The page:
Stay safe in a hot weather

Follow these tips in hot weather to stay safe and healthy this summer.

 

What is a heat wave?

A heat wave is a prolonged period of excessively hot weather, which may be accompanied by high humidity. This type of weather can cause various health problems, especially for those with heart, respiratory and serious health problems, babies, young children and older people.

 

What can you do?

If you're going out in the sun follow simple advice:

  • stay out of the heat
  • keep out of the sun between 11am and 3pm
  • if you have to go out in the heat, wear UV sunglasses, preferably wraparound, to reduce UV exposure to the eyes, walk in the shade, apply sunscreen of at least SPF15 with UVA protection, wear a hat. Wear light, loose-fitting cotton clothes. This should minimise the risk of sunburn
  • avoid extreme physical exertion
  • have plenty of cold drinks, and avoid excess alcohol, caffeine or drinks high in sugar. If drinking fruit juice, dilute it with water. Eat cold foods, particularly salads and fruit with a high water content. and when travelling ensure you take water with you

More advice about summer health is available from the NHS website.

 

Be a good neighbour:

  • look out for others: Keep an eye on isolated, older people, ill or very young people and make sure they are able to keep cool. Ensure that babies, children or older people are not left alone in stationary cars. Check on older people or sick neighbours, family or friends every day during a heatwave

 

Keep your environment cool:

  • keeping your living space cool is especially important for infants, older people or those with long-term health conditions or who can't look after themselves
  • shade or cover windows exposed to direct sunlight and keep windows that are exposed to the sun closed during the day external shutters or shades are very effective, while internal blinds or curtains are less effective but cheaper and easier to install However, care should be taken with metal blinds and dark curtains, as these can absorb heat - consider placing reflective material between them and the window space
  • open windows at night if it feels cooler outside, although be aware of security issues especially in ground floor rooms. Close curtains that receive morning or afternoon sun.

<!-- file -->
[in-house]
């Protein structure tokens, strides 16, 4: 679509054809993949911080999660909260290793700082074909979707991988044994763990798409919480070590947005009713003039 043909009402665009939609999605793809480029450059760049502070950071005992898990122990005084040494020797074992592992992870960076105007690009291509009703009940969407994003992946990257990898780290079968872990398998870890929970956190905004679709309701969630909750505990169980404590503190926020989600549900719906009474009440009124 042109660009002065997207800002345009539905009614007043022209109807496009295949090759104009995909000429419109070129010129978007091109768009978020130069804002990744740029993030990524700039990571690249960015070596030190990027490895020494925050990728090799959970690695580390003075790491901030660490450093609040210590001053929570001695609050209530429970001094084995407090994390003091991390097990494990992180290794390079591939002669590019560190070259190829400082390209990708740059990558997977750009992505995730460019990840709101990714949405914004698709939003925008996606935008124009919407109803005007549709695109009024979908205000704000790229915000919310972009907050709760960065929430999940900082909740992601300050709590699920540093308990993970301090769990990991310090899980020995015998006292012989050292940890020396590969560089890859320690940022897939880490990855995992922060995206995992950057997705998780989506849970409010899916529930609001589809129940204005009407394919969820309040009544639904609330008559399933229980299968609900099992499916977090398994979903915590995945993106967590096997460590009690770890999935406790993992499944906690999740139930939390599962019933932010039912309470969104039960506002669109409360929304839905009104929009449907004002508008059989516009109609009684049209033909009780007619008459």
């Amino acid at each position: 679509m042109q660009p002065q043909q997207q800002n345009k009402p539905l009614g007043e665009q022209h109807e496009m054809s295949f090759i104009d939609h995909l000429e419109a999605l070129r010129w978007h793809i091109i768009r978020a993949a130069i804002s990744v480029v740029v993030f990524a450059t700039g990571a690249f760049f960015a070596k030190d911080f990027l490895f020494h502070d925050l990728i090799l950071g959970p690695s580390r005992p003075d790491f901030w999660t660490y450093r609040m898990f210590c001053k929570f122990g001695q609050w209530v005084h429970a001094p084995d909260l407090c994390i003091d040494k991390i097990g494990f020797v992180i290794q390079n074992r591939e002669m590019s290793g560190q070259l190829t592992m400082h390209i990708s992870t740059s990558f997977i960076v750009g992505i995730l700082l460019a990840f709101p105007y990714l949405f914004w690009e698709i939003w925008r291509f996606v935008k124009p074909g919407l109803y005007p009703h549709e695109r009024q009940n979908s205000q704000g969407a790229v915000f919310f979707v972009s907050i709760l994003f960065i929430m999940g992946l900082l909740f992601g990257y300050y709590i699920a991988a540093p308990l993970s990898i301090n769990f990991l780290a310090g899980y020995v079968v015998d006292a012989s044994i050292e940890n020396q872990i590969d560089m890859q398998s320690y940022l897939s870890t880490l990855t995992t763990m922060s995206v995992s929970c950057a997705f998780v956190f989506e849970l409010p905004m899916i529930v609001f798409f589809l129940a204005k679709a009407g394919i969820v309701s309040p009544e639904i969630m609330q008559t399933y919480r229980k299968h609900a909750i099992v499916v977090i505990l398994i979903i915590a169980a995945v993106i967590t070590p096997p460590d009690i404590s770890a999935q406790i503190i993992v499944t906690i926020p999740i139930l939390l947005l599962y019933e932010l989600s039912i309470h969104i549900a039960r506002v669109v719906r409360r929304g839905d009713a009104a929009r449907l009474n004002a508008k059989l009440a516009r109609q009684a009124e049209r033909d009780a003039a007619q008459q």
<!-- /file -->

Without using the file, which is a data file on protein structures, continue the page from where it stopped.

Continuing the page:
• turn off non-essential lights and electrical equipment - they generate heat
  • keep indoor plants and bowls of water in the house as evaporation helps cool the air
  • electric fans may provide some relief, if temperatures are below 35C

 

What are the risks?

  • too much exposure to the heat and sun can be bad for your health. Danger symptoms to watch out for include
  • if you feel dizzy, weak, anxious or have intense thirst and headache, move to a cool place as soon as possible. Drink some water or diluted fruit juice to rehydrate, avoid alcohol and caffeinated drinks like tea or coffee
  • if you have painful muscular spasms (particularly in the legs, arms or abdomen, for example after sustained exercise during very hot weather), rest immediately in a cool place and drink electrolyte drinks. We say that most people should start to recover within 30mins and if not, they should seek medical help. Consult your doctor if you feel unusual symptoms or if symptoms persist take immediate action to cool down as quickly as possible
  • move to a cool place, increase ventilation, sprinkle cold water on the skin and drink water or fruit juice
  • do not take aspirin or paracetamol
  • seek further advice from NHS 111, a doctor, or ring 999 if the person has collapsed

Hot weather increases the risk of fire. By following the Fire Kills campaign's top tips you can make sure this summer is a safe and enjoyable one.

 

Further information

Be Sunsmart and visit the Met Office website for up-to-date forecasts

Further contacts

If you are worried about the safety of a vulnerable adult please call the Adult Social Care Helpdesk on 01452 426868. Office hours are Monday to Friday 8am to 5pm excluding bank holidays.

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